MOON TOWNSHIP, Pa. - Even as this season was winding down, John Calipari was sowing seeds for 2013-14, laying out his Big Blueprint for the future of Kentucky basketball.
"We have talks as a team, and he's already told us he's cracking down next year," guard Archie Goodwin said after the Wildcats bowed out of the NIT with a 59-57 loss at Robert Morris on Tuesday. "He felt like he let us slip up this year and he was too light on us. He said he's never letting that happen again."
Calipari's fresh start will come with a revamped roster constructed with a national championship in mind. Just how it will look remains uncertain. Four Kentucky freshmen - Goodwin, Alex Poythress, Willie Cauley-Stein and injured Nerlens Noel - will have NBA decisions to make before the April deadline for entering the league's draft.
Goodwin, Poythress and Cauley-Stein said with varying degrees of certainty on Tuesday that they'll return, but those decisions can change with distance from a season finale.
Kentucky may not be finished signing players. And if key veterans return, Calipari is set up to have the deepest team of his UK tenure.
"We may have three teams, so 15 guys that can play," Calipari said. "Let's go. It's what we need, kind of like my first year when we had all those players. We're gonna be a little young, but with guys coming back we'll still have some veteran guys."
There are complications with such a roster.
The most pressing may be working out a scholarship crunch. The NCAA allows men's basketball programs to have 13 players on scholarship.
In the unlikely event that no player on the current roster leaves, for the NBA or elsewhere, Kentucky would have 15 scholarship players next season: the Harrison twins, Randle, Young, Lee, Johnson, Willis, Noel, Goodwin, Poythress, Cauley-Stein, Ryan Harrow, Kyle Wiltjer, Jon Hood and Jarrod Polson.
Scholarships are renewed on an annual basis, however, and are not guaranteed for four years. Some attrition or changes in statues could lead to open scholarships.
Polson, for example, came to UK as a walk-on, and his scholarship has been awarded on a yearly basis because Calipari has had scholarships available.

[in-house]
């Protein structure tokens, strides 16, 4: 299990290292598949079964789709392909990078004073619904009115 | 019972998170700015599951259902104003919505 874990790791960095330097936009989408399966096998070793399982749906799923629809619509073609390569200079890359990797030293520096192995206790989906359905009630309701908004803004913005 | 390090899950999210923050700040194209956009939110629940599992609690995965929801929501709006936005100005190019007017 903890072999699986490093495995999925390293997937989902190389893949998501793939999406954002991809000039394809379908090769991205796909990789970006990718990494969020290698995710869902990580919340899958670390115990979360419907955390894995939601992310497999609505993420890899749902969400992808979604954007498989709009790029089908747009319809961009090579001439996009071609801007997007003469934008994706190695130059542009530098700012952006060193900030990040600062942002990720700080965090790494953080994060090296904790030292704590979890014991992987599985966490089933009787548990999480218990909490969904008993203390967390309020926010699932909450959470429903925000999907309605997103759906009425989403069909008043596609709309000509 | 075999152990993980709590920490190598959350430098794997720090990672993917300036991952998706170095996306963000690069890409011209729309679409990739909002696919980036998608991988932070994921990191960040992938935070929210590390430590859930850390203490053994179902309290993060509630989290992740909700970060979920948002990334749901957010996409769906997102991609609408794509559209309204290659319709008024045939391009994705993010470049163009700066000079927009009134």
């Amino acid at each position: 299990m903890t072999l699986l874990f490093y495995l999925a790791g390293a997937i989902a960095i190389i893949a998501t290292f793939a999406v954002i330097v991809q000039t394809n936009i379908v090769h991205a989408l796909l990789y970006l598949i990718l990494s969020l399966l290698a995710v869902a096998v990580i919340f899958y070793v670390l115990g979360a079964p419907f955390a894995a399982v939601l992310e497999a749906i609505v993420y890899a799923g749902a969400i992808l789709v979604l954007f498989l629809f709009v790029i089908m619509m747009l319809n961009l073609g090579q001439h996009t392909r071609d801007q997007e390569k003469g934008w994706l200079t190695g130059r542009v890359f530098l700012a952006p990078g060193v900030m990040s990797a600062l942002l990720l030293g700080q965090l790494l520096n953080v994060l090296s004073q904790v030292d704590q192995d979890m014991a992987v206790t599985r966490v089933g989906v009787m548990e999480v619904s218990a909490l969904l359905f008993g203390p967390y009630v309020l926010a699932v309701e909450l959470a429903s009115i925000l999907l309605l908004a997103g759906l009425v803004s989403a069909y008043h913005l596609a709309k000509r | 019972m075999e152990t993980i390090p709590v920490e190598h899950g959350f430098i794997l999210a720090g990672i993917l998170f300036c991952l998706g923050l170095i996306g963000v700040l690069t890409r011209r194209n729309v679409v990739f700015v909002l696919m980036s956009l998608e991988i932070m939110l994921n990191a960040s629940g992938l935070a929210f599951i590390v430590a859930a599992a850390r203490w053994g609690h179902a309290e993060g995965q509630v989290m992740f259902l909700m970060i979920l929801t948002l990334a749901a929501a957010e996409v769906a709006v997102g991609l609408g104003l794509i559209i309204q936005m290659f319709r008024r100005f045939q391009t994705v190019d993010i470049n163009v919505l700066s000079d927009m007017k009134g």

Though Hood has said he plans to return next season, he is a fourth-year player on track to graduate this spring and would have the option of transferring to another Division I school and playing next season if he earns his degree.
And after a tumultuous season in which he missed four games due to a never-disclosed illness and an undisclosed family issue, then struggled to find consistency, Harrow was unclear Tuesday as to whether he'll be welcomed back, though he spoke like a man who intended to return.
"If I can come back, then I'll come back," Harrow said. "If I can't, then I just have to make decisions, really."
Johnson has not yet signed a national letter of intent with Kentucky, but has given no public indication that he'd consider any other school.
Beyond making the scholarship numbers work, Calipari could face a difficult challenge in distributing minutes and shot attempts on a roster potentially so stocked.
Goodwin said he won't let the prospect of a stacked team scare him into a jump to the NBA.
"I'm not scared to compete with anybody," he said. "Those guys are great players, but at the same time, I can play too. So I'm going to compete with them and we're just going to battle out. Whatever happens happens from there, but I'm not scared. I fear no one on the court."
Goodwin saw only positives in stocking the Cats' cupboard with talent.
"We're going to have great guard play and we're going to have a couple more athletic guys on the wings and down low," Goodwin said. "It's definitely going to help us out in areas we need, and we're going to have very competitive practices every day. That's going to help us out a lot."
A loaded team also would give Calipari an opportunity he said he regretted not having this season: sending players to the bench in order to teach them lessons about their play.
"The best thing that's going to happen to us next year is we're going to have unbelievable competition at every spot," Calipari said. "So there's no one here that's promised, 'OK, I played 30 minutes a game.' You may play five, but you will change. The stuff I had to accept this year, the program almost got hijacked. Never in my career have I surrendered in any way to any team, and I did at times this year. To try to save guys, to try to help guys, and it never works."
And even as Calipari looks to the future, Goodwin said Kentucky can take lessons from its recent past. The path to the 2012 NCAA title, he noted, started after the Cats reached the 2011 Final Four.
"If you recall, the only one that left was Brandon Knight - and Enes Kanter, but he didn't play," Goodwin said. "The other guys came back, and they got a championship out of it. Hopefully we can do the same thing with this group."